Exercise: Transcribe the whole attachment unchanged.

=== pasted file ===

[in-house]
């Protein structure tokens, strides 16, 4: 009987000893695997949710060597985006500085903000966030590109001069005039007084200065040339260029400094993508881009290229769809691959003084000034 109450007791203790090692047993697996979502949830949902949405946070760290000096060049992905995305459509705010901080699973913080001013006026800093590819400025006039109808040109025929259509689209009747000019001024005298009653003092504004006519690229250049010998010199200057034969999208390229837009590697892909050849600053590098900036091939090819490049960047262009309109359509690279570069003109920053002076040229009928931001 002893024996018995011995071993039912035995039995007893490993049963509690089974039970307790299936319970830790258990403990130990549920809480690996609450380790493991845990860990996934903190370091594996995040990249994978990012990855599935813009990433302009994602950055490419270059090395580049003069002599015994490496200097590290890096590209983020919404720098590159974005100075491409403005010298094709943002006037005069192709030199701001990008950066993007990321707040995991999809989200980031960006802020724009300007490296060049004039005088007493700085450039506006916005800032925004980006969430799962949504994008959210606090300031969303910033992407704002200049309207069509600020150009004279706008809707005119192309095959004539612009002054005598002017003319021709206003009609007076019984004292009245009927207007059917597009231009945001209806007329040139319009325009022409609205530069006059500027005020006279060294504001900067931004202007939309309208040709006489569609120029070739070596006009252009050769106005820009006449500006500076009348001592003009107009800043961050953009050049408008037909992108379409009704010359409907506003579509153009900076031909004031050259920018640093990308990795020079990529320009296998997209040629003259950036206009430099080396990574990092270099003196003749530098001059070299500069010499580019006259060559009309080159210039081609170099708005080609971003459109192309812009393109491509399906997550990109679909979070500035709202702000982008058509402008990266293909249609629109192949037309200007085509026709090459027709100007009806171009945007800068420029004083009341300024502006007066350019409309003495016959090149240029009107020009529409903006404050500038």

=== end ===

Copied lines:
[in-house]
């Protein structure tokens, strides 16, 4: 009987000893695997949710060597985006500085903000966030590109001069005039007084200065040339260029400094993508881009290229769809691959003084000034 109450007791203790090692047993697996979502949830949902949405946070760290000096060049992905995305459509705010901080699973913080001013006026800093590819400025006039109808040109025929259509689209009747000019001024005298009653003092504004006519690229250049010998010199200057034969999208390229837009590697892909050849600053590098900036091939090819490049960047262009309109359509690279570069003109920053002076040229009928931001 002893024996018995011995071993039912035995039995007893490993049963509690089974039970307790299936319970830790258990403990130990549920809480690996609450380790493991845990860990996934903190370091594996995040990249994978990012990855599935813009990433302009994602950055490419270059090395580049003069002599015994490496200097590290890096590209983020919404720098590159974005100075491409403005010298094709943002006037005069192709030199701001990008950066993007990321707040995991999809989200980031960006802020724009300007490296060049004039005088007493700085450039506006916005800032925004980006969430799962949504994008959210606090300031969303910033992407704002200049309207069509600020150009004279706008809707005119192309095959004539612009002054005598002017003319021709206003009609007076019984004292009245009927207007059917597009231009945001209806007329040139319009325009022409609205530069006059500027005020006279060294504001900067931004202007939309309208040709006489569609120029070739070596006009252009050769106005820009006449500006500076009348001592003009107009800043961050953009050049408008037909992108379409009704010359409907506003579509153009900076031909004031050259920018640093990308990795020079990529320009296998997209040629003259950036206009430099080396990574990092270099003196003749530098001059070299500069010499580019006259060559009309080159210039081609170099708005080609971003459109192309812009393109491509399906997550990109679909979070500035709202702000982008058509402008990266293909249609629109192949037309200007085509026709090459027709100007009806171009945007800068420029004083009341300024502006007066350019409309003495016959090149240029009107020009529409903006404050500038």